'It's a victory for democracy,' Mr Demirel said as he emerged from a press of deputies kissing his hands. Seven times premier, twice deposed by the generals who watched his election from a balcony in parliament, the 68-year- old son of a peasant family must feel his 30 years in politics have been vindicated.
All parties voted in what was the least controversial Turkish presidential election for decades. Polls say more than 50 per cent of Turks support the presidency of this 'safe pair of hands' who exhausts all around him with his long working hours.
But rather than joy, the 101-gun salute for Mr Demirel stirred little more than indifference in Turkey. In intellectual and business circles, there is even anger at a political process as out of date as the top hat, white tie and tails that have been the badge of Mr Demirel's new office since the 1920s era of Kemal Ataturk.
Damaged by three military coups between 1960 and 1980 and Ozal's domineering style of government, parliament is functioning badly. Nobody seems responsible for anything, debates are poorly attended and bribery has become a way of life.
Mr Demirel himself is an old-style populist symbolised by the cynical catchword he coined in the unstable 1970s: 'Today is today, yesterday is yesterday.' Only last month he blithely admitted responsibility for paying out large sums of state money to a fund controlled by political friends and has had no qualms about making opportunistic, destabilising and hypocritical policy zigzags.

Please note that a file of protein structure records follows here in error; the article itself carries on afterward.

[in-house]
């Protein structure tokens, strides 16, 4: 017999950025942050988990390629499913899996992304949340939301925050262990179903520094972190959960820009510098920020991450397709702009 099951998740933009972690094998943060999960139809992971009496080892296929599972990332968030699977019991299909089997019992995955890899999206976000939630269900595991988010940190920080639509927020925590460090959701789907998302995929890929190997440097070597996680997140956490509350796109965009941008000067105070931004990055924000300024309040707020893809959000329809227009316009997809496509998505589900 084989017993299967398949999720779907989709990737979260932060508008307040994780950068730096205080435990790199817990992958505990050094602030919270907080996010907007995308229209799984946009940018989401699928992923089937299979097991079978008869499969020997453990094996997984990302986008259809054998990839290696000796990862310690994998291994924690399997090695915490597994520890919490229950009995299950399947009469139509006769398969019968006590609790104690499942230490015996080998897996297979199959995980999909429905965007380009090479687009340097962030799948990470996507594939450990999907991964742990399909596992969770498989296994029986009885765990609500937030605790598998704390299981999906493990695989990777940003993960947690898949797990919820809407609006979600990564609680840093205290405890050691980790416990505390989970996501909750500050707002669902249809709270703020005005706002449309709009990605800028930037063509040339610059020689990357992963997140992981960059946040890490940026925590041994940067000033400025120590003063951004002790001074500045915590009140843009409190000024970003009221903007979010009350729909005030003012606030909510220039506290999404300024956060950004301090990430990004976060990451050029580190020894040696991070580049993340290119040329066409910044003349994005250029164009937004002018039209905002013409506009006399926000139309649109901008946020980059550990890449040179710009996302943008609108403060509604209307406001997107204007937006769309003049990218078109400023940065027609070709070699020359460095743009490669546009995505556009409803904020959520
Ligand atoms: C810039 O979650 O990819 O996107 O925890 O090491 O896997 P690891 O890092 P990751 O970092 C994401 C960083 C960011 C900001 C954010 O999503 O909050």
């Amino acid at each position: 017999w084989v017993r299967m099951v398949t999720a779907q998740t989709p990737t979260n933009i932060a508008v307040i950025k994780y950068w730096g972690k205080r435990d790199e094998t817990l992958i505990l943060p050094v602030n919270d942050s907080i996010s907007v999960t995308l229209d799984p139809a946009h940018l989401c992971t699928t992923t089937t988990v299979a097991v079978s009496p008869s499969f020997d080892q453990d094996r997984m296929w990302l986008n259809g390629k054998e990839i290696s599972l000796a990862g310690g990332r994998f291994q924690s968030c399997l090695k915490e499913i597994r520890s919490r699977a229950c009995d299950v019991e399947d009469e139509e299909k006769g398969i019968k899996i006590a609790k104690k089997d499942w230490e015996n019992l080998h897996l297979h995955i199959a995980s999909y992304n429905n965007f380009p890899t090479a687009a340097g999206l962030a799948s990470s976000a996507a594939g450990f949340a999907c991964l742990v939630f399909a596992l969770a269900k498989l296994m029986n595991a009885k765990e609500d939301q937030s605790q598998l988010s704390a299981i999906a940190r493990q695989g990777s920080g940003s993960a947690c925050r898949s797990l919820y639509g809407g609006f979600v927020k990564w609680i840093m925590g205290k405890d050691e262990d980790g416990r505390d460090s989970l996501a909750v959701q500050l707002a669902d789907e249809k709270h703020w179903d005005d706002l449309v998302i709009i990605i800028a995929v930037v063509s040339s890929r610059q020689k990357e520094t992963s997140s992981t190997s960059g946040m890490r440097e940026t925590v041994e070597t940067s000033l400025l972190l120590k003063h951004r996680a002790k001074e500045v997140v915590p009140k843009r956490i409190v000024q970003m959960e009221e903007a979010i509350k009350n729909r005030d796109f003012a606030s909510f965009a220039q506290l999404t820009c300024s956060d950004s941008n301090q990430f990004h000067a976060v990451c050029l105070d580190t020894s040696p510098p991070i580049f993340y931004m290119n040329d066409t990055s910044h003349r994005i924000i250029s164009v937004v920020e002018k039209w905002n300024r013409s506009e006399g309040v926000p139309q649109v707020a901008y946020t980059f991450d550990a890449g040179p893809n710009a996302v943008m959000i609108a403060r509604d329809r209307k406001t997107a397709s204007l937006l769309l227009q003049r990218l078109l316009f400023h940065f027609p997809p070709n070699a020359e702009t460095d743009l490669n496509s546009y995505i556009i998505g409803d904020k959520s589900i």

Despite vows to recognise Kurds or to 'line the walls of police stations with glass', Mr Demirel, known in Turkey as Baba (Father), has ruled out any devolution and shows little desire to change a system of government designed by Ataturk for a small and overwhelmingly rural population.
His minister of state for the economy, Tansu Ciller, says the key test of Mr Demirel's decisions is 'stability'. Eighteen months of this has left Turkey with dynamic growth of more than 5 per cent but inflation of nearly 60 per cent, rising wages, ballooning debt and an impression that the grey, untaxed economy has overtaken the official one. 'Stability just means inaction, everything is happening in spite of him,' said the head of one major Turkish group of companies. 'It's not even democracy any more. It's a padishah with a lot of minions scrubbing his feet.'
One newspaper has calculated that Mr Demirel's hand had been shaken or kissed by about 123,000 people since he returned to office in 1991. Mr Demirel has defined his future role as 'moving from the head of the government to the head of the executive', even though he criticised Ozal for doing exactly the same after his election in 1989.
Little is likely to move during a long, turgid summer of political intrigue. As President, Mr Demirel has to resign from his True Path Party. His successor will be chosen at a congress in June: the favourites are currently Mrs Ciller or the businessman-politician Cavit Caglar. Another congress is due in November, and the political agenda drags out to local elections in March next year.